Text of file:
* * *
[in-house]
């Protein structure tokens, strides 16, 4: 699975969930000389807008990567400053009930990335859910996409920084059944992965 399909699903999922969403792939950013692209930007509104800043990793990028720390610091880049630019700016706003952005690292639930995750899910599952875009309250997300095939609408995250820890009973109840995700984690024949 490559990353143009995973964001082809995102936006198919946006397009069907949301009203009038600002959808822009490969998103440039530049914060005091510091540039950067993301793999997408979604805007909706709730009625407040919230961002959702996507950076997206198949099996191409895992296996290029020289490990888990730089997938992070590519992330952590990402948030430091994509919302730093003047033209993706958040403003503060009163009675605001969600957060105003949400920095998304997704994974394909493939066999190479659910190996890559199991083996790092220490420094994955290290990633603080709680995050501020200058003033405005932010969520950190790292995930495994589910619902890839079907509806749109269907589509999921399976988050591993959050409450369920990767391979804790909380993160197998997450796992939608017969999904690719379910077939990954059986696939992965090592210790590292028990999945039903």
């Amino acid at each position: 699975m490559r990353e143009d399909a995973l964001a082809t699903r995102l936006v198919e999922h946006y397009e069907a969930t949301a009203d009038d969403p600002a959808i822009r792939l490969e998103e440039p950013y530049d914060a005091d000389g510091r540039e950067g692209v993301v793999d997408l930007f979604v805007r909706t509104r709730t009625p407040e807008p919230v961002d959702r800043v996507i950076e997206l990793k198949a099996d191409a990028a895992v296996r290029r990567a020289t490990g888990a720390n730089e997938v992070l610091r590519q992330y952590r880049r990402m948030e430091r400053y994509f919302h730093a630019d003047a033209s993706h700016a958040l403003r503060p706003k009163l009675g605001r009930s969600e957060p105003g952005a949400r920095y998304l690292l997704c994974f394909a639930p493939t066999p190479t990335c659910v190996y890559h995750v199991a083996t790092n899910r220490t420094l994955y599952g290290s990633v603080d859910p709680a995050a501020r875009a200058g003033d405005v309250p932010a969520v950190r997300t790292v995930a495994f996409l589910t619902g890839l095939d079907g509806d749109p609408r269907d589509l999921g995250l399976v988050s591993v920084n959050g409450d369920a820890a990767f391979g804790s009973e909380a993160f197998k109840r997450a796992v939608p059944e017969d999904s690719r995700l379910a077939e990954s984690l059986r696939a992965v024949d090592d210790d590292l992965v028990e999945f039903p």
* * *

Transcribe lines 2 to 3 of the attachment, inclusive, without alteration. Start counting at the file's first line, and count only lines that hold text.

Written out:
């Protein structure tokens, strides 16, 4: 699975969930000389807008990567400053009930990335859910996409920084059944992965 399909699903999922969403792939950013692209930007509104800043990793990028720390610091880049630019700016706003952005690292639930995750899910599952875009309250997300095939609408995250820890009973109840995700984690024949 490559990353143009995973964001082809995102936006198919946006397009069907949301009203009038600002959808822009490969998103440039530049914060005091510091540039950067993301793999997408979604805007909706709730009625407040919230961002959702996507950076997206198949099996191409895992296996290029020289490990888990730089997938992070590519992330952590990402948030430091994509919302730093003047033209993706958040403003503060009163009675605001969600957060105003949400920095998304997704994974394909493939066999190479659910190996890559199991083996790092220490420094994955290290990633603080709680995050501020200058003033405005932010969520950190790292995930495994589910619902890839079907509806749109269907589509999921399976988050591993959050409450369920990767391979804790909380993160197998997450796992939608017969999904690719379910077939990954059986696939992965090592210790590292028990999945039903």
């Amino acid at each position: 699975m490559r990353e143009d399909a995973l964001a082809t699903r995102l936006v198919e999922h946006y397009e069907a969930t949301a009203d009038d969403p600002a959808i822009r792939l490969e998103e440039p950013y530049d914060a005091d000389g510091r540039e950067g692209v993301v793999d997408l930007f979604v805007r909706t509104r709730t009625p407040e807008p919230v961002d959702r800043v996507i950076e997206l990793k198949a099996d191409a990028a895992v296996r290029r990567a020289t490990g888990a720390n730089e997938v992070l610091r590519q992330y952590r880049r990402m948030e430091r400053y994509f919302h730093a630019d003047a033209s993706h700016a958040l403003r503060p706003k009163l009675g605001r009930s969600e957060p105003g952005a949400r920095y998304l690292l997704c994974f394909a639930p493939t066999p190479t990335c659910v190996y890559h995750v199991a083996t790092n899910r220490t420094l994955y599952g290290s990633v603080d859910p709680a995050a501020r875009a200058g003033d405005v309250p932010a969520v950190r997300t790292v995930a495994f996409l589910t619902g890839l095939d079907g509806d749109p609408r269907d589509l999921g995250l399976v988050s591993v920084n959050g409450d369920a820890a990767f391979g804790s009973e909380a993160f197998k109840r997450a796992v939608p059944e017969d999904s690719r995700l379910a077939e990954s984690l059986r696939a992965v024949d090592d210790d590292l992965v028990e999945f039903p």